The very rare Orchard Tooth Fungus has been spotted at the CRT’s Awnells Farm, and we are very excited! The Orchard Tooth Fungus (Sarcodontia crocea) is a very rare fungus that is listed as “vulnerable” in the UK and is currently found at only 14 sites in Britain.
This rare find has just been recorded at the CRT’s Awnells Farm in the main orchard. Viv Geen – Monitoring Officer, was carrying out a survey of the mosses, lichens and fungi in the orchards at Awnells came across this sweet smelling fungal growth with flies buzzing around it, and it turns out to be this rare fungus.
The orchard tooth fungus (Sarcodontia crocea) is a very rare fungus that is listed as “vulnerable” in the UK . It is a UK Biodiversity Action Plan species and is highly threatened by the removal of old apple trees.
The fungus forms encrusted, golden-yellow patches with mini stalactites or ‘teeth’ . It will be found on rotting cut branch ends or inside a rot hole – usually at head height and usually on trees in the sun. The most distinctive charactersistic is its smell. When fresh the fungus smells of pineapple but as it ages it begins to smell strongly of rotting fruit. The fruit bodies can be found between June and September.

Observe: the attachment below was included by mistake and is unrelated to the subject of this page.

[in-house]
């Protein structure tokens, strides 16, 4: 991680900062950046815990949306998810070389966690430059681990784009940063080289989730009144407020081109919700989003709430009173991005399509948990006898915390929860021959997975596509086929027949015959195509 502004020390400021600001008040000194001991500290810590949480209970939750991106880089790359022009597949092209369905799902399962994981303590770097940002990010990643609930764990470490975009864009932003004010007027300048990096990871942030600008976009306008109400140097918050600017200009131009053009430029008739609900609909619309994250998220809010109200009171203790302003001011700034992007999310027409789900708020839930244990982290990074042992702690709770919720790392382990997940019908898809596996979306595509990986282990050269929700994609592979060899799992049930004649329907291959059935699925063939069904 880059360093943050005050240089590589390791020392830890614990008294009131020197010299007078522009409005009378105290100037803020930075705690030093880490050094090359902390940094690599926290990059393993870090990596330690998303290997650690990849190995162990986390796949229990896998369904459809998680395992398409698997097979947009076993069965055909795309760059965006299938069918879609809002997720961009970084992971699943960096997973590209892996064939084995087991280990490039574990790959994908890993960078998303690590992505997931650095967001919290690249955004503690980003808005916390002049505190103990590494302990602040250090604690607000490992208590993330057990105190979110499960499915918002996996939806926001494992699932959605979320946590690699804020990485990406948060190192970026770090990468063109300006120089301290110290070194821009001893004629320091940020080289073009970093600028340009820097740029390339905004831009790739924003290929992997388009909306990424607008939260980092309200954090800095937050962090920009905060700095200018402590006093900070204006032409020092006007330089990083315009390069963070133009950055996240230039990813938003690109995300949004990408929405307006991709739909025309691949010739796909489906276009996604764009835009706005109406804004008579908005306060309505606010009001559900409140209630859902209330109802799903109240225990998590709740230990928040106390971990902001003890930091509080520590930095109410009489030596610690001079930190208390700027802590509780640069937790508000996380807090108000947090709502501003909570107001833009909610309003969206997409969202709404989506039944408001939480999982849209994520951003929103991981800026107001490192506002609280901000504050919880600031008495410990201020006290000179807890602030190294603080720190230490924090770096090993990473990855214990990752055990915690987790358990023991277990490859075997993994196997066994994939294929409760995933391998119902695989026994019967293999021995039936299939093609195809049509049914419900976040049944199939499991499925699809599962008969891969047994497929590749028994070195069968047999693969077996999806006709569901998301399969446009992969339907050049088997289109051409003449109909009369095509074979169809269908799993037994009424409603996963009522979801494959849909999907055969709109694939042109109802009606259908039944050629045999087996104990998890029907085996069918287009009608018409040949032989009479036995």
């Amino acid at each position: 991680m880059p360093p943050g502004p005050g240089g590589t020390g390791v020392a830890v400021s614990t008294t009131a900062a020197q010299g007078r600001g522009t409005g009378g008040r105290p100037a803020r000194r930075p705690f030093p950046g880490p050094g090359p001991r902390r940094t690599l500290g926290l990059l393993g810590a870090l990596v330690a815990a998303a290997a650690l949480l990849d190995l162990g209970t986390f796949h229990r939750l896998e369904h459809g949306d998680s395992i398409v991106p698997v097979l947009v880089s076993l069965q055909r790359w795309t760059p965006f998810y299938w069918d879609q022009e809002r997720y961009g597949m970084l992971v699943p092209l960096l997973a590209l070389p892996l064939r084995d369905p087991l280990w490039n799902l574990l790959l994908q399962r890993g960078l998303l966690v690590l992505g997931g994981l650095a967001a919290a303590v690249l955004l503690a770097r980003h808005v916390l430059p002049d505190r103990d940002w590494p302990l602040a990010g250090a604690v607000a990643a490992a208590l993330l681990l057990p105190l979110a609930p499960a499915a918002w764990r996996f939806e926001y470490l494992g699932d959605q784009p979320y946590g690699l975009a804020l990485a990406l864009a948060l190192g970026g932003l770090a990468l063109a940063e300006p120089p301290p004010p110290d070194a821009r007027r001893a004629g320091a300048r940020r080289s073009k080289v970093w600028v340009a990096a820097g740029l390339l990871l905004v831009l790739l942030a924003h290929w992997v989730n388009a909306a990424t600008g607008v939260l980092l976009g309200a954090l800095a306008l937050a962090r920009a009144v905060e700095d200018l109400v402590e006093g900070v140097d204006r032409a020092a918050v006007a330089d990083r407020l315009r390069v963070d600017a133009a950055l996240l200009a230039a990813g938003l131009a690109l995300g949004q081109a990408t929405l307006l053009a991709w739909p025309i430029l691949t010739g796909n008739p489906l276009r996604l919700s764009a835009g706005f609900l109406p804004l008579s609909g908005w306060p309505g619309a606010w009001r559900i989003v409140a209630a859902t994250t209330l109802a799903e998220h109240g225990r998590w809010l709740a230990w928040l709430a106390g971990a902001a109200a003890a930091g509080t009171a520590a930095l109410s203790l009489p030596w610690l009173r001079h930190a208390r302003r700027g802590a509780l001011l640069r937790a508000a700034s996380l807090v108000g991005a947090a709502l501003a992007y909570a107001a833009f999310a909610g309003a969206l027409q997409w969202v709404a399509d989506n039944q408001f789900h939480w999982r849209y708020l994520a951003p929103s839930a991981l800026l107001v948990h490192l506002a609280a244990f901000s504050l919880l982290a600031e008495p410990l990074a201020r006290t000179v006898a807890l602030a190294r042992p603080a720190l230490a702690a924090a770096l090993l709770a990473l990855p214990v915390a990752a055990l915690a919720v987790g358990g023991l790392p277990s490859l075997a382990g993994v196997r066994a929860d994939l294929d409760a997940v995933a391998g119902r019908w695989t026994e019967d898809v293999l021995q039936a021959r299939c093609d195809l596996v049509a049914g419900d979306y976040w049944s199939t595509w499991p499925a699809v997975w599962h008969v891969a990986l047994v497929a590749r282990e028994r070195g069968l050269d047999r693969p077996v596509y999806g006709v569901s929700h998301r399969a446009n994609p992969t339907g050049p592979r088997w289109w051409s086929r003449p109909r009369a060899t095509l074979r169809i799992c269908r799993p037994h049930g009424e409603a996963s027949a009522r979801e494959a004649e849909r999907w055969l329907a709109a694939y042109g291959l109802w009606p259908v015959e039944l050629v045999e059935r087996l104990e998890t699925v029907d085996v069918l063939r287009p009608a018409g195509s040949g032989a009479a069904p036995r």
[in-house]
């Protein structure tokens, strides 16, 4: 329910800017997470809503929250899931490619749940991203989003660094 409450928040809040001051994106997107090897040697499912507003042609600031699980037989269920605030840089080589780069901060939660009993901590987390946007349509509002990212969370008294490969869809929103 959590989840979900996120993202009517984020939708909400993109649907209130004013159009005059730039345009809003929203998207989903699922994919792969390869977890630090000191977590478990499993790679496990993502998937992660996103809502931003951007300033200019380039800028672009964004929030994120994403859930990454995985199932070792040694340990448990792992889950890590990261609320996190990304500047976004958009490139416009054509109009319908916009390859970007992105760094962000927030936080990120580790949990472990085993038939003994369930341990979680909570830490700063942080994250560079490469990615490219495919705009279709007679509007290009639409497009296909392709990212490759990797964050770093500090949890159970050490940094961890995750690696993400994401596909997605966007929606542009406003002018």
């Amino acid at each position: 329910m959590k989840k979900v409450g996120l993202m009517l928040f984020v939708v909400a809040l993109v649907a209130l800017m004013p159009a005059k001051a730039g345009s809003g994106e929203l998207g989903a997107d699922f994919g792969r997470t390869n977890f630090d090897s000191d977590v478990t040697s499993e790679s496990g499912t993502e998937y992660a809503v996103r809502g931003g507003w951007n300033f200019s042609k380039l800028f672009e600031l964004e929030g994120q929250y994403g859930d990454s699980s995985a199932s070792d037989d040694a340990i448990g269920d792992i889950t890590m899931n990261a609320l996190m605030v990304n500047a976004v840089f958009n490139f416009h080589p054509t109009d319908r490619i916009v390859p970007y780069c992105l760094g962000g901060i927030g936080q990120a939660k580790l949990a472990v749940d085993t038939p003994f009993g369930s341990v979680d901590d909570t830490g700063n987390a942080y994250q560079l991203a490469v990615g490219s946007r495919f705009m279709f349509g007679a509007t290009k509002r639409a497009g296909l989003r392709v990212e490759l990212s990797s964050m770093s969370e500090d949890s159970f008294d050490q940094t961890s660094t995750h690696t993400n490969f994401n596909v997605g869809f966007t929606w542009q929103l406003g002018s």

The fungus only feeds on the dead heartwood of the tree and is not a threat to the tree.
It is extremely rare (currently found at only 14 sites in Britain) and is only found on apple. If a fungus looks like this but is on other trees, or at other times of the year, then it is not the orchard tooth fungus.’